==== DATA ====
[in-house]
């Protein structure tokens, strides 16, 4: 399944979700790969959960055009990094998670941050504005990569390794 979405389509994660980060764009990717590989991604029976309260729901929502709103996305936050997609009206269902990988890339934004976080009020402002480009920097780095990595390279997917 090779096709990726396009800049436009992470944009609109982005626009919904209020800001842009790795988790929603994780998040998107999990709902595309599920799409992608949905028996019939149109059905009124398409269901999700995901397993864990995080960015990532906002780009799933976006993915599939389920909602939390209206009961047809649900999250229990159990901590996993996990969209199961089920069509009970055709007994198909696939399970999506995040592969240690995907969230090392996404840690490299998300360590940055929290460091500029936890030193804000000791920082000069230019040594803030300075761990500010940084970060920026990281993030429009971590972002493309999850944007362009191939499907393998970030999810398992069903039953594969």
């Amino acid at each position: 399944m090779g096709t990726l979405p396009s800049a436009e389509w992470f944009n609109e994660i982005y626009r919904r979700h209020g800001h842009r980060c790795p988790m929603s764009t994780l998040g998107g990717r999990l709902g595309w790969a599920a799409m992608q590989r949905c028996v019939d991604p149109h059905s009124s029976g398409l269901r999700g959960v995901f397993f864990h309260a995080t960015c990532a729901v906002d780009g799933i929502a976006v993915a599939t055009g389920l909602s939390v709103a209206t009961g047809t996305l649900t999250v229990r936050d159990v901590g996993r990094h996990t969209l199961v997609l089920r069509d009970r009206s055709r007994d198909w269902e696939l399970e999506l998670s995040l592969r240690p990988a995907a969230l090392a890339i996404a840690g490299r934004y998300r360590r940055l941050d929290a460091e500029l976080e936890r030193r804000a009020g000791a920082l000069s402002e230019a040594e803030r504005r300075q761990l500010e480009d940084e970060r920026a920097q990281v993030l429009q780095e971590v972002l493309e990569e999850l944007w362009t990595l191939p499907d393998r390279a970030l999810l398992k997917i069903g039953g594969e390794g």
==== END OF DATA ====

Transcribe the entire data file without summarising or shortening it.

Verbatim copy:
[in-house]
């Protein structure tokens, strides 16, 4: 399944979700790969959960055009990094998670941050504005990569390794 979405389509994660980060764009990717590989991604029976309260729901929502709103996305936050997609009206269902990988890339934004976080009020402002480009920097780095990595390279997917 090779096709990726396009800049436009992470944009609109982005626009919904209020800001842009790795988790929603994780998040998107999990709902595309599920799409992608949905028996019939149109059905009124398409269901999700995901397993864990995080960015990532906002780009799933976006993915599939389920909602939390209206009961047809649900999250229990159990901590996993996990969209199961089920069509009970055709007994198909696939399970999506995040592969240690995907969230090392996404840690490299998300360590940055929290460091500029936890030193804000000791920082000069230019040594803030300075761990500010940084970060920026990281993030429009971590972002493309999850944007362009191939499907393998970030999810398992069903039953594969």
């Amino acid at each position: 399944m090779g096709t990726l979405p396009s800049a436009e389509w992470f944009n609109e994660i982005y626009r919904r979700h209020g800001h842009r980060c790795p988790m929603s764009t994780l998040g998107g990717r999990l709902g595309w790969a599920a799409m992608q590989r949905c028996v019939d991604p149109h059905s009124s029976g398409l269901r999700g959960v995901f397993f864990h309260a995080t960015c990532a729901v906002d780009g799933i929502a976006v993915a599939t055009g389920l909602s939390v709103a209206t009961g047809t996305l649900t999250v229990r936050d159990v901590g996993r990094h996990t969209l199961v997609l089920r069509d009970r009206s055709r007994d198909w269902e696939l399970e999506l998670s995040l592969r240690p990988a995907a969230l090392a890339i996404a840690g490299r934004y998300r360590r940055l941050d929290a460091e500029l976080e936890r030193r804000a009020g000791a920082l000069s402002e230019a040594e803030r504005r300075q761990l500010e480009d940084e970060r920026a920097q990281v993030l429009q780095e971590v972002l493309e990569e999850l944007w362009t990595l191939p499907d393998r390279a970030l999810l398992k997917i069903g039953g594969e390794g």